(a) Thin Crack - less than 1 mm in width,
(b) Medium Crack - 1 to 2 mm in width,
(c) Wide Crack - more than 2 mm in width.
(d) Crazing - Occurrence of closely spaced fine cracks at the surface of a material is
called crazing.
Cracks may of uniform width throughout or may be narrow at one end
gradually widening at the other. Crack may be straight, toothed, stepped,
map pattern or of random type and may be vertical, horizontal or diagonal.
Cracks may be only at surface or may extend to more than one layer of
material. Cracks due to different causes have varying characteristics and by
the careful observations of these characteristics, one can diagnose the cause
of cracking for adopting the appropriate remedial measures.

Thermal Movement

The most potent causes of cracking in buildings.

All materials more or less expand on heating and contract on


cooling.

The extent of thermal movement depends upon :


Ambient temperature variation
Co-efficient of thermal expansion Expansion of cement
mortar & concrete is almost twice of the bricks and brick work.
Movement in brickwork in vertical direction is 50% more than
in horizontal direction.
Dimensions of components

The coefficient of thermal expansion of brickwork in the vertical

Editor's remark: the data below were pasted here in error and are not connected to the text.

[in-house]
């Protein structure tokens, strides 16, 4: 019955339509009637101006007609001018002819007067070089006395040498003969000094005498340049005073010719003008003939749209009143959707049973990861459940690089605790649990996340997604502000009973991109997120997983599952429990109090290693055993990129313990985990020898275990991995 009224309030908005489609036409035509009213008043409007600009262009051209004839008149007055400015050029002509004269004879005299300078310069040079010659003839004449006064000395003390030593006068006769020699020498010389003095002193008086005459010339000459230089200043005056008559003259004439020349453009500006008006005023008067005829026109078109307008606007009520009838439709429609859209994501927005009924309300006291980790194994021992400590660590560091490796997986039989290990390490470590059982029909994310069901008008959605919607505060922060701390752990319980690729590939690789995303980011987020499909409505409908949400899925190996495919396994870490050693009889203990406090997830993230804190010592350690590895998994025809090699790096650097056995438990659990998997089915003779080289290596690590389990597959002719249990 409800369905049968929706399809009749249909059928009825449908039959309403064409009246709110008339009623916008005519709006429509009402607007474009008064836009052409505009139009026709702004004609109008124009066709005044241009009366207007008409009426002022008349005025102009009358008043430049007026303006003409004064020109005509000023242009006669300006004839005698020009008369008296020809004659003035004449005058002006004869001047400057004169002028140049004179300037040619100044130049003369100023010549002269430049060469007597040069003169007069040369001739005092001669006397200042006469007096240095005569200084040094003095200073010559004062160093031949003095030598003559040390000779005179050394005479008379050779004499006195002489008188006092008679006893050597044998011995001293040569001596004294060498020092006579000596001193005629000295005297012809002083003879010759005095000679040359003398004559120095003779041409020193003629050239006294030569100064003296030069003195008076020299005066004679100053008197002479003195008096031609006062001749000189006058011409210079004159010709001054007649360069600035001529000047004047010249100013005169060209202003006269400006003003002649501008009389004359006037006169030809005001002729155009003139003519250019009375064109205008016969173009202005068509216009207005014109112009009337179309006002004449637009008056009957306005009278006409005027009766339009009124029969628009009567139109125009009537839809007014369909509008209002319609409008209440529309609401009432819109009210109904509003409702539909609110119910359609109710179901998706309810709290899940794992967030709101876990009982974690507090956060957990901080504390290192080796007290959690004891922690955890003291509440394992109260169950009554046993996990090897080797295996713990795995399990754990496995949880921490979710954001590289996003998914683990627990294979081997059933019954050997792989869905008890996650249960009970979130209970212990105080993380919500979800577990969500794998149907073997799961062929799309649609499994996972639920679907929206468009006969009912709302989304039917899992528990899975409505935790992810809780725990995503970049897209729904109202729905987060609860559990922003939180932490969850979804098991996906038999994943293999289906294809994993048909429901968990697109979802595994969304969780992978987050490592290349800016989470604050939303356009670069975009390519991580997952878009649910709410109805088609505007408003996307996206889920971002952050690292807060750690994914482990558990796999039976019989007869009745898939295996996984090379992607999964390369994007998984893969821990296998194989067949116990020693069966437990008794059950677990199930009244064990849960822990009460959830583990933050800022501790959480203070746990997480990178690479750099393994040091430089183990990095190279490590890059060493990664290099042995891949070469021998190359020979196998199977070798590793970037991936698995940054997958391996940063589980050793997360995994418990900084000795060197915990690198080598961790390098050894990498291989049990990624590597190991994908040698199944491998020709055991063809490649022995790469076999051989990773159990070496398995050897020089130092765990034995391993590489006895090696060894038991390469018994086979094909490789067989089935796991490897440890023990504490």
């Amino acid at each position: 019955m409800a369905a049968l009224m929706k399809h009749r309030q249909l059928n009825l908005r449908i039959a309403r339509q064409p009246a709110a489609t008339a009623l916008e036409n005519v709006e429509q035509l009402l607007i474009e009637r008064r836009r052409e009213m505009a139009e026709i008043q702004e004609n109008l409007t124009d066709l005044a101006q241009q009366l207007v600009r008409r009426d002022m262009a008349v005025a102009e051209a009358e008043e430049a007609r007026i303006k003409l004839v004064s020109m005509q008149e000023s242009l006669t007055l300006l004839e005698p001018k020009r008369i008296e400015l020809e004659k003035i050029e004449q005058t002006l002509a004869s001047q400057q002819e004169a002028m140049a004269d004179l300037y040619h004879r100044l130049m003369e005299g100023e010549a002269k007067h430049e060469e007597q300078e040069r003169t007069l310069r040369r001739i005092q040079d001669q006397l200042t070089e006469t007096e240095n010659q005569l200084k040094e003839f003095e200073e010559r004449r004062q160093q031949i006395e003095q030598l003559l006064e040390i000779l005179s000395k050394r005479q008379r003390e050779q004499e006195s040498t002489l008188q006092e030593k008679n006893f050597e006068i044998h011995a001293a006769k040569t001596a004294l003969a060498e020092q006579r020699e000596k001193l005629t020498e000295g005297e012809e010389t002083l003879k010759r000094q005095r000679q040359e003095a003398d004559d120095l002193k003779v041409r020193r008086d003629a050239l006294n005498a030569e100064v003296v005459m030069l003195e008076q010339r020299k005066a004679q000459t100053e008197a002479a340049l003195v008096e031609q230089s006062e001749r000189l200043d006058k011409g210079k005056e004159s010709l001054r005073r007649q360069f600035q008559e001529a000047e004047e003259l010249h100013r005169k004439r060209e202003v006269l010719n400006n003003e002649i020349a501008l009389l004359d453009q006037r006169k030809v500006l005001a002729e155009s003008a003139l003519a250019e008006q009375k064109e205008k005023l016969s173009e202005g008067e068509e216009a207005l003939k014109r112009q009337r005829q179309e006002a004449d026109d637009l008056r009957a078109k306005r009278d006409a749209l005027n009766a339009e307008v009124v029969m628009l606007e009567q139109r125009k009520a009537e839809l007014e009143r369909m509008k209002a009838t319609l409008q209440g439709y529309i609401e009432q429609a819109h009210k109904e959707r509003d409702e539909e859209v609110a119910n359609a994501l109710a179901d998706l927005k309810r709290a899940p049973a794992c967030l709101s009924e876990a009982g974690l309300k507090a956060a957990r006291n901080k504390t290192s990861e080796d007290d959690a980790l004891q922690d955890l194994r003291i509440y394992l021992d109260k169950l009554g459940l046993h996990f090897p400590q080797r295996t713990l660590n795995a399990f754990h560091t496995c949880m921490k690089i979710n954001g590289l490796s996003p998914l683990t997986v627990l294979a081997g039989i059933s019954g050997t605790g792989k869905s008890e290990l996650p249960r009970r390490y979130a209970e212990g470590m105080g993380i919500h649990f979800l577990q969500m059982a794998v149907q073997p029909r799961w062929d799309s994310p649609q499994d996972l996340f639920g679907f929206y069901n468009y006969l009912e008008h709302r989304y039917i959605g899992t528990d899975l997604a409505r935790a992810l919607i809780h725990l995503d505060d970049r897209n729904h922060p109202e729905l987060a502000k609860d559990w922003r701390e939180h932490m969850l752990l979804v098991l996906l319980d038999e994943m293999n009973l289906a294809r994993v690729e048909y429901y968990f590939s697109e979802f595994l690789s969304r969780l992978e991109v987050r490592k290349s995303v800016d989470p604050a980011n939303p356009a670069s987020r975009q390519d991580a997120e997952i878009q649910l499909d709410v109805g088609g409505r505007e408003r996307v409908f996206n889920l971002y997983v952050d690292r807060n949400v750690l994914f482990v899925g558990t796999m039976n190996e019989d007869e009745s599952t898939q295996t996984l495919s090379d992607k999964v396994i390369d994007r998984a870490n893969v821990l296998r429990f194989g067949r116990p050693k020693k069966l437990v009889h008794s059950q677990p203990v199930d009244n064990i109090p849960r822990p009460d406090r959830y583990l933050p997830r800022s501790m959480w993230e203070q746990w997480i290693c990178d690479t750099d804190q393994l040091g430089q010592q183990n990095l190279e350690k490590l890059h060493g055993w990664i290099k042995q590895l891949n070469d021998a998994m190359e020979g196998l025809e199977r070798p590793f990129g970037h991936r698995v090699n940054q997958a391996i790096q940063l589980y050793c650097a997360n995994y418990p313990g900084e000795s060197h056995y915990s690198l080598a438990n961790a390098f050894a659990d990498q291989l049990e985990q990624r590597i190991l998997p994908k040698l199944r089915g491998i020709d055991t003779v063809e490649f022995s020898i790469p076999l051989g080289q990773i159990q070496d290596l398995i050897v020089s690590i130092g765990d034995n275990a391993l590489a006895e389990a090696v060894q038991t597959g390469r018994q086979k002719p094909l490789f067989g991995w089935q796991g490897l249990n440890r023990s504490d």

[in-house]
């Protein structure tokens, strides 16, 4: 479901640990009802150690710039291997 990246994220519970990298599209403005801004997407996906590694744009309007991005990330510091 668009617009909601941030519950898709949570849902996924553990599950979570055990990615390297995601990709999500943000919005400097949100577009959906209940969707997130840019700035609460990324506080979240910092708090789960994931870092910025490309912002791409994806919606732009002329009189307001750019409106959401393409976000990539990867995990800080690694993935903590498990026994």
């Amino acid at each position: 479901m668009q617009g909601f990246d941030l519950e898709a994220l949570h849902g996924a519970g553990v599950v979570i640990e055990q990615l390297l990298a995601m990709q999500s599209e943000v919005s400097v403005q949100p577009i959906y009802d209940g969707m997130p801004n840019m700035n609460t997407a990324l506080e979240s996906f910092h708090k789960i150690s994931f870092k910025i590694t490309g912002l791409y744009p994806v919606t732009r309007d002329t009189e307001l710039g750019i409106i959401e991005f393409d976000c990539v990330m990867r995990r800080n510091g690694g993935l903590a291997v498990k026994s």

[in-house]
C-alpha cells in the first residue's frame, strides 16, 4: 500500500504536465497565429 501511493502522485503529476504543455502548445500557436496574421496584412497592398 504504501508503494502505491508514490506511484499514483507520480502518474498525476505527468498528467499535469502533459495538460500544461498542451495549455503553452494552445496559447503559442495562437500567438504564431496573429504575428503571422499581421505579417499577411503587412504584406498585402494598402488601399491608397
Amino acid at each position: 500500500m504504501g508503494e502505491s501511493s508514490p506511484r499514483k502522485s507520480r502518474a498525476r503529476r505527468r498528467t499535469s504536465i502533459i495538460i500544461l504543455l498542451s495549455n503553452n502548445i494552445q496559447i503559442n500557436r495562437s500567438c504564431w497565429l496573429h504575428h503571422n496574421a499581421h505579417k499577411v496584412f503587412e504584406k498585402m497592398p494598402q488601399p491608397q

direction is fifty percent greater than that in the horizontal direction,
because there is no restraint to movement in the vertical direction

The coefficient of thermal expansion of brickwork in the vertical


direction is fifty percent greater than that in the horizontal direction,
because there is no restraint to movement in the vertical direction

Remedial Measures
Thermal movement cracks can be avoided by
introducing expansion joints, control joints and slip
joints.
In structures having rigid frames or shell roofs
where provision of movement joints is not
structurally feasible, thermal stresses have to be
taken into account in the structural design itself to
enable the structure to withstand thermal stresses
without developing any undesirable cracks.

Elastic Deformation
Structural components of a building undergo elastic deformation
due to dead and the super imposed live loads, in accordance with
hook law. The amount of deformation depends upon elastic
modulus, magnitude of loading and the dimension of the
component.
This elastic deformation under
cracking in the building as under :

certain

circumstances

causes

When walls are unevenly loaded with wide variations in stress in